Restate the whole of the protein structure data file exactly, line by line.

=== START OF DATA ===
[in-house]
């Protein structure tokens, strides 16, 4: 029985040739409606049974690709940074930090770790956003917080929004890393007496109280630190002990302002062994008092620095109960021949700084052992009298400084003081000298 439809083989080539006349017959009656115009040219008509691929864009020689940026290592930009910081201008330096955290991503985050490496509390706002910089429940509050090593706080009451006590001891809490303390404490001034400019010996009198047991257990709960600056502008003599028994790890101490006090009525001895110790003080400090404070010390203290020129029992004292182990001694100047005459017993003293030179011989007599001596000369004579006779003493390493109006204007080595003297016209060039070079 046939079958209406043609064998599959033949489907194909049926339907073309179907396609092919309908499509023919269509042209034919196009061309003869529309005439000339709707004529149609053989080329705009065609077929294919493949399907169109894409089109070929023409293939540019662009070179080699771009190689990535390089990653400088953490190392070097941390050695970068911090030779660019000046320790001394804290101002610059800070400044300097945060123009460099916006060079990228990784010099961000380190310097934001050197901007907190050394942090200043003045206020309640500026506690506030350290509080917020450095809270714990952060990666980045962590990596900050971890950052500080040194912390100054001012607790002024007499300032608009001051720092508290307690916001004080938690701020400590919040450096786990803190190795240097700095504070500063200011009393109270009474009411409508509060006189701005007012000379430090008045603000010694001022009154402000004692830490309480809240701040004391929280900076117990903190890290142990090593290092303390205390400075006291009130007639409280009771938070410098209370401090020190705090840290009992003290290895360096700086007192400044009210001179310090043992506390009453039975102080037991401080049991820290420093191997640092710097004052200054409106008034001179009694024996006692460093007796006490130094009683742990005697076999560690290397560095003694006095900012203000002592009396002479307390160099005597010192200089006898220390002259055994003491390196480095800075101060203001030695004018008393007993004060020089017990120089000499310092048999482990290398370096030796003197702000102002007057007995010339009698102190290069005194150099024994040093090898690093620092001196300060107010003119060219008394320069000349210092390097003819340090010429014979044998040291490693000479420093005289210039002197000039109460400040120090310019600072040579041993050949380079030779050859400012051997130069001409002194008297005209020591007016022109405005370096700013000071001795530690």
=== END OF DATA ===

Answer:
[in-house]
């Protein structure tokens, strides 16, 4: 029985040739409606049974690709940074930090770790956003917080929004890393007496109280630190002990302002062994008092620095109960021949700084052992009298400084003081000298 439809083989080539006349017959009656115009040219008509691929864009020689940026290592930009910081201008330096955290991503985050490496509390706002910089429940509050090593706080009451006590001891809490303390404490001034400019010996009198047991257990709960600056502008003599028994790890101490006090009525001895110790003080400090404070010390203290020129029992004292182990001694100047005459017993003293030179011989007599001596000369004579006779003493390493109006204007080595003297016209060039070079 046939079958209406043609064998599959033949489907194909049926339907073309179907396609092919309908499509023919269509042209034919196009061309003869529309005439000339709707004529149609053989080329705009065609077929294919493949399907169109894409089109070929023409293939540019662009070179080699771009190689990535390089990653400088953490190392070097941390050695970068911090030779660019000046320790001394804290101002610059800070400044300097945060123009460099916006060079990228990784010099961000380190310097934001050197901007907190050394942090200043003045206020309640500026506690506030350290509080917020450095809270714990952060990666980045962590990596900050971890950052500080040194912390100054001012607790002024007499300032608009001051720092508290307690916001004080938690701020400590919040450096786990803190190795240097700095504070500063200011009393109270009474009411409508509060006189701005007012000379430090008045603000010694001022009154402000004692830490309480809240701040004391929280900076117990903190890290142990090593290092303390205390400075006291009130007639409280009771938070410098209370401090020190705090840290009992003290290895360096700086007192400044009210001179310090043992506390009453039975102080037991401080049991820290420093191997640092710097004052200054409106008034001179009694024996006692460093007796006490130094009683742990005697076999560690290397560095003694006095900012203000002592009396002479307390160099005597010192200089006898220390002259055994003491390196480095800075101060203001030695004018008393007993004060020089017990120089000499310092048999482990290398370096030796003197702000102002007057007995010339009698102190290069005194150099024994040093090898690093620092001196300060107010003119060219008394320069000349210092390097003819340090010429014979044998040291490693000479420093005289210039002197000039109460400040120090310019600072040579041993050949380079030779050859400012051997130069001409002194008297005209020591007016022109405005370096700013000071001795530690």